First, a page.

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Many recording company uploads their full music to be shared freely on their YouTube channel.

Can I play it in my restaurant with YouTube, or make an app/games full of popular artists as a BGM by embedding a YouTube in my app without contacting or paying anything? By saying that I am just "sharing" the music on my app/restaurant. And the author who uploaded the music onto YouTube have to agreed that it can be "shared".

By using common sense this should not be possible, since clearly I can abuse other's hardwork without caring about them at all. But what exactly prevents me from doing this legally?

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In the case of an app, this is probably fine. YouTube exposes an API explicitly so that you can embed videos into new contexts, even if the videos are not your own. The copyright holder for the video (assuming the video was legally uploaded by the copyright holder or an authorized agent) agreed to the YouTube terms of use, which allows embedding. If the copyright holder didn't want to allow embedding, they can easily opt out of this functionality. Obviously, if you circumvent YouTube's API to embed a video whose owner explicitly opted out of embedding, then you're in violation of YouTube's terms of use. If you embed a video whose owner did not opt out of embedding, the owner agreed, at upload time, to YouTube's request for permission for the video to be embeddable.

Note also that YouTube has specific requirements for use of their embedded viewer and API. You can't just use it any way you want. In particular, if you play the audio of a YouTube video through their API but hide the video, you'd probably violate at least one of

8. separate, isolate, or modify the audio or video components of any YouTube audiovisual content made available through the YouTube API;

9. promote separately the audio or video components of any YouTube audiovisual content made available through the YouTube API;

...

14. use a video player smaller than the minimum video player size set forth in the YouTube API documentation and specifications.

If you're really just embedding the video a good-faith effort to show the video in a new context, you're probably okay (but check the terms first, just to be sure).

In practical terms, a copyright holder might agree to this because YouTube includes advertisements with popular videos, so allowing a video to be embedded might mean additional ad revenue for the copyright holder. Alternatively, if a video isn't popular enough for the creator to get ad revenue share from YouTube, getting more views moves it closer to that threshold.

The restaurant case is a bit trickier. In general, when a copy of a copyrighted work is transferred to you, the right to public display of that work is by default reserved by the copyright holder. (In the U.S., this is covered by 17 USC §106(5), "to display the copyrighted work publicly.") The right to view a public video on YouTube is offered to each user of the service. In general, I would not assume that each person in a crowd of people looking at a YouTube video on a public screen are users of the service, but I may be wrong. If such a crowd are not all "users of the service" and in fact you, the restaurant proprietor, are the only true user, as the interactive operator of the computer, then you would be performing public display for the benefit of your patrons, which is a right under copyright that has not been licensed to you.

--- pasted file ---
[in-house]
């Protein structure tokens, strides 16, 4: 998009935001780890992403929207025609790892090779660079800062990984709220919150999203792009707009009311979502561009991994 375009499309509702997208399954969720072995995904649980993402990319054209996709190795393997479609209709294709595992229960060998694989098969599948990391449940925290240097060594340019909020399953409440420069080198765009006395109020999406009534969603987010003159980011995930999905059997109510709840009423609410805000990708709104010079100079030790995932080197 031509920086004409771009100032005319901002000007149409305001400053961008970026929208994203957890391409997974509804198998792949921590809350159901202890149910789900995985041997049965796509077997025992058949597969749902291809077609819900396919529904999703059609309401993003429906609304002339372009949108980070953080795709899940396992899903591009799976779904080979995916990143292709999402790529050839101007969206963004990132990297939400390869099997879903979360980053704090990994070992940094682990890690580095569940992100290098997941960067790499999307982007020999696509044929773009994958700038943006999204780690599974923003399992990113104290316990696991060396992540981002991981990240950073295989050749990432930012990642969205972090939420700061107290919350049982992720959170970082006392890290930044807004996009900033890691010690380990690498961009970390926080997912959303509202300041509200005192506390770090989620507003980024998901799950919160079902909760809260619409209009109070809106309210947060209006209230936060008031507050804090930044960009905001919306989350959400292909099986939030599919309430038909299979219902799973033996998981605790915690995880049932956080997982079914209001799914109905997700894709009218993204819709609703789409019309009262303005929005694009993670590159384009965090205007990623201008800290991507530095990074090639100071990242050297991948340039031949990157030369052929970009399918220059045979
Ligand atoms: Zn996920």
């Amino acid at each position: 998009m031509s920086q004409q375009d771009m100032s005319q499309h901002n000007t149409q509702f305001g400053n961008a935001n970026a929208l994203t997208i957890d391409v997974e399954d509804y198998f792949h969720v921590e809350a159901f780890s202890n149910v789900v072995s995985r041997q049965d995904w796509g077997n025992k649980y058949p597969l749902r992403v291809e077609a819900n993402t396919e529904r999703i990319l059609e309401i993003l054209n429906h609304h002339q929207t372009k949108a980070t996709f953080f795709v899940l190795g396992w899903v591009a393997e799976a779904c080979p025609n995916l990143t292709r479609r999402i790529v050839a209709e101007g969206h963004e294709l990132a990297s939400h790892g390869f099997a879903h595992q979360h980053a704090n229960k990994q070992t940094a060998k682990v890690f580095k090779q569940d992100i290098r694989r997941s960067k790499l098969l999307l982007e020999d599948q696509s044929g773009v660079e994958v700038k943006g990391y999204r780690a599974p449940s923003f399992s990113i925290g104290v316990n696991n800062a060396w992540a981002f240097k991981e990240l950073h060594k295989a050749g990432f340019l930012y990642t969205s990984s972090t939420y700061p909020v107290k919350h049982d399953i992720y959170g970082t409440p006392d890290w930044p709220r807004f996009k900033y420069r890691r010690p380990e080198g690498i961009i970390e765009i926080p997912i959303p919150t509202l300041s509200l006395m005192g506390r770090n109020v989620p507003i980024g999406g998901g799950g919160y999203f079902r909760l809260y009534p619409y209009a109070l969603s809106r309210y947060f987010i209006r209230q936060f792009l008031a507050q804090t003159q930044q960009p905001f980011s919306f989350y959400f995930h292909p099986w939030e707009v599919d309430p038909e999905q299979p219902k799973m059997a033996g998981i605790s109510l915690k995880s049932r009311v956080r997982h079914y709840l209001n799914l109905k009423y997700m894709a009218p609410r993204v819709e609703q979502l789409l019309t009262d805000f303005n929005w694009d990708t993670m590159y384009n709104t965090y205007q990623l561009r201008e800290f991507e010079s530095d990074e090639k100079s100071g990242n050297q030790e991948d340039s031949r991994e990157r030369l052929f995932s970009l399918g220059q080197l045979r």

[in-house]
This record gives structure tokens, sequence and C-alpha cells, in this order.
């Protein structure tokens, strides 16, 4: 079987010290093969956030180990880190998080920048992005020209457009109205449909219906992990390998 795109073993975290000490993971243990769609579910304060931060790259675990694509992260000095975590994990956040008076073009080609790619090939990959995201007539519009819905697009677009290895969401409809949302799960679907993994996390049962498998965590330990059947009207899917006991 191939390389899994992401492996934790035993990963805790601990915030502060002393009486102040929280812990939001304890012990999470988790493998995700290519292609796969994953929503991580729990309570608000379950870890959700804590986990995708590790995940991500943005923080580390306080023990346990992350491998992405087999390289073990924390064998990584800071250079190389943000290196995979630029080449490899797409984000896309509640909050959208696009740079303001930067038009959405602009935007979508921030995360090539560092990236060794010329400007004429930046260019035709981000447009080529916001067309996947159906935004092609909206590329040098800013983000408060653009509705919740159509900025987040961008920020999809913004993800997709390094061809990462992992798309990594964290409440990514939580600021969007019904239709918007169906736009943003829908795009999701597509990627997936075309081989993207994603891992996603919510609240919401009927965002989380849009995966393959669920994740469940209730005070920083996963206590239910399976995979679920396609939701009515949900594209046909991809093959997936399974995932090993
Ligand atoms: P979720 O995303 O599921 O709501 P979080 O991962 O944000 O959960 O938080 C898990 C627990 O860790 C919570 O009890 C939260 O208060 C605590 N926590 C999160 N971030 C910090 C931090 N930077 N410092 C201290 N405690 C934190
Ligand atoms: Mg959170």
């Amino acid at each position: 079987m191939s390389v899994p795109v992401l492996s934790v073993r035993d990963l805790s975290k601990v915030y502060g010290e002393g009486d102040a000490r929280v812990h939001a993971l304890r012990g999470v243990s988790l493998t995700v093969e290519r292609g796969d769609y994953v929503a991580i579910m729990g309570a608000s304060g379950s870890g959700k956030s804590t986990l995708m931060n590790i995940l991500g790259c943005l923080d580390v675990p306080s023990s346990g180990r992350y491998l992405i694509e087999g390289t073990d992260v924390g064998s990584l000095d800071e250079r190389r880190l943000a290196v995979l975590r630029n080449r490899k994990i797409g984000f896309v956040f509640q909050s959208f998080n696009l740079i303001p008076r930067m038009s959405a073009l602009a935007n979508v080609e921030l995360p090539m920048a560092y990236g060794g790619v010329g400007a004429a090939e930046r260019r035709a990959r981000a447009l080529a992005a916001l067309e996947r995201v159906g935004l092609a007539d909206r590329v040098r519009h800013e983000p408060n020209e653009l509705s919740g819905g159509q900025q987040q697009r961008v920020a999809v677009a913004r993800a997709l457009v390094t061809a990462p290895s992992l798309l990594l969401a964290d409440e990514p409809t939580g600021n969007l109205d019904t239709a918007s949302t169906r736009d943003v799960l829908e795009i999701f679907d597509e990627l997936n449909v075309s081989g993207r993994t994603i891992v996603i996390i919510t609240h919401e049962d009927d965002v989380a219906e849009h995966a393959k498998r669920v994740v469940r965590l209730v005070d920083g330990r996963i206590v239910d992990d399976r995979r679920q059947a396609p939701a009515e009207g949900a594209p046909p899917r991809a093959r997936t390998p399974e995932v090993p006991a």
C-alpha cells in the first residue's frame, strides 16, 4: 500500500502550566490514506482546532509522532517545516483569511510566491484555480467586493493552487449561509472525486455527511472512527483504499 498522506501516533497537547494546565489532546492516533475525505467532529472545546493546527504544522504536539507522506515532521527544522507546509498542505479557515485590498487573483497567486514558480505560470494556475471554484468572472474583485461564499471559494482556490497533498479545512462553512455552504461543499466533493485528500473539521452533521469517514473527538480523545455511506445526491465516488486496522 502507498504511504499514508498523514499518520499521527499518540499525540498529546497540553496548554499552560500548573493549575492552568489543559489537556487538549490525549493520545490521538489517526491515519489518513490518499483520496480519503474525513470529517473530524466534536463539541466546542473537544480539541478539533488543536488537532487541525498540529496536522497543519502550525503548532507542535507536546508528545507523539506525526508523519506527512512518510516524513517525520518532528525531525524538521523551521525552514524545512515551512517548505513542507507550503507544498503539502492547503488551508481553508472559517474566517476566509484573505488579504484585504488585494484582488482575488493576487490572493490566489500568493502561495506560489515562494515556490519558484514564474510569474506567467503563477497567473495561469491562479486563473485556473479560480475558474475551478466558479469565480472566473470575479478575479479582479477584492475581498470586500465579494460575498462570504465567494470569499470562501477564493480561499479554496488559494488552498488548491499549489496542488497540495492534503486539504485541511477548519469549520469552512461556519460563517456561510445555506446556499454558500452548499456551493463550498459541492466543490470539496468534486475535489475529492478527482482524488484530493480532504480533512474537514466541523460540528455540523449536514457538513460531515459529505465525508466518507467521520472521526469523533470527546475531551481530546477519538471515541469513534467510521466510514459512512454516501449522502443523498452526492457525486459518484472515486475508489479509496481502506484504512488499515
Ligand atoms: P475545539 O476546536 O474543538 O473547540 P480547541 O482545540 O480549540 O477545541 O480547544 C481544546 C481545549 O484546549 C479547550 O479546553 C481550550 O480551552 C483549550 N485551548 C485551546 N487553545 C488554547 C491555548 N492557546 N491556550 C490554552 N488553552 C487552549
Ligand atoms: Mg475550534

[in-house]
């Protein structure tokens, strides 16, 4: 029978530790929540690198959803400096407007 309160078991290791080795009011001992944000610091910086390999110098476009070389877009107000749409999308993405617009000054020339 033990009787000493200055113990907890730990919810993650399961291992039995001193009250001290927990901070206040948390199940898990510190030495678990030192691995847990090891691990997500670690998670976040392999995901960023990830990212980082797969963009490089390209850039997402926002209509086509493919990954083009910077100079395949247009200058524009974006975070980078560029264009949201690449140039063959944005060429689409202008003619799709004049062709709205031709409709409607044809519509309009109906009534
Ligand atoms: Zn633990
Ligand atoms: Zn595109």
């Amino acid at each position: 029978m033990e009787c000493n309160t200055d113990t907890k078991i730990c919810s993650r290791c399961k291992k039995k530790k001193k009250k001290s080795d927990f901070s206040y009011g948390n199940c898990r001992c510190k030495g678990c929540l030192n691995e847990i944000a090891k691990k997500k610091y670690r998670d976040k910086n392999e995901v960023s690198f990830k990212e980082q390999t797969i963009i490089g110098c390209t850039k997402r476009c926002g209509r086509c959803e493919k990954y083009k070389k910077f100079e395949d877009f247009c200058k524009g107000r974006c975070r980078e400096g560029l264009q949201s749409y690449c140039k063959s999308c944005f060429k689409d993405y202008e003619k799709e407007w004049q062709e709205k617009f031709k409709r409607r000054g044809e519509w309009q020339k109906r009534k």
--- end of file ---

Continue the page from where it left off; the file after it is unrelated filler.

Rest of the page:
• In case of a game, many company put their music on YouTube without an ads because they want to advertise the music itself without ads revenue. I think the author do NOT have any intention for other people to make money from their music content. So is this inevitable that it is now free to make use of the video if they decided to use YouTube? Just using common sense, this sounds unfair to the creator so I thought there might be some law mechanism preventing this. (There are many music games that use YouTube as a music content, for example. The author did not get the reach they deserve.) – 5argon Sep 3 '16 at 7:03
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    @5argon Ah, that's quite a bit different. If you're only playing the audio and not showing the video, you're in violation of the ToS; I just updated my answer after the first paragraph. – apsillers Sep 3 '16 at 13:37
  • Ok, actually, the music game also shows the YouTube video as a background while playing in order to be counted as "embedding". So this could be a hole of YouTube API's terms that you can technically use anything you wish? – 5argon Sep 3 '16 at 15:14
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    @5argon I'm not a YouTube employee or anything but I might go so far as to say that such a use could be perfectly in line with the intended purpose of the YouTube API, to embedd videos in new contexts. (Provided they don't violate the terms of use, which might require 100% visibility, which a particular game might not abide by.) If a video rights holder doesn't like it, they are free to opt out, or not post their video on the YouTube service to begin with. – apsillers Sep 3 '16 at 16:50
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"What exactly" depends on the country you are in, but in most jurisdictions copyright holder's right include exclusive right to perform or display the work publicly and to transmit or display by video. Playing the music in your restaurant (to be listened by customers) is displaying the music work, and uploading it to Youtube is transmitting it.

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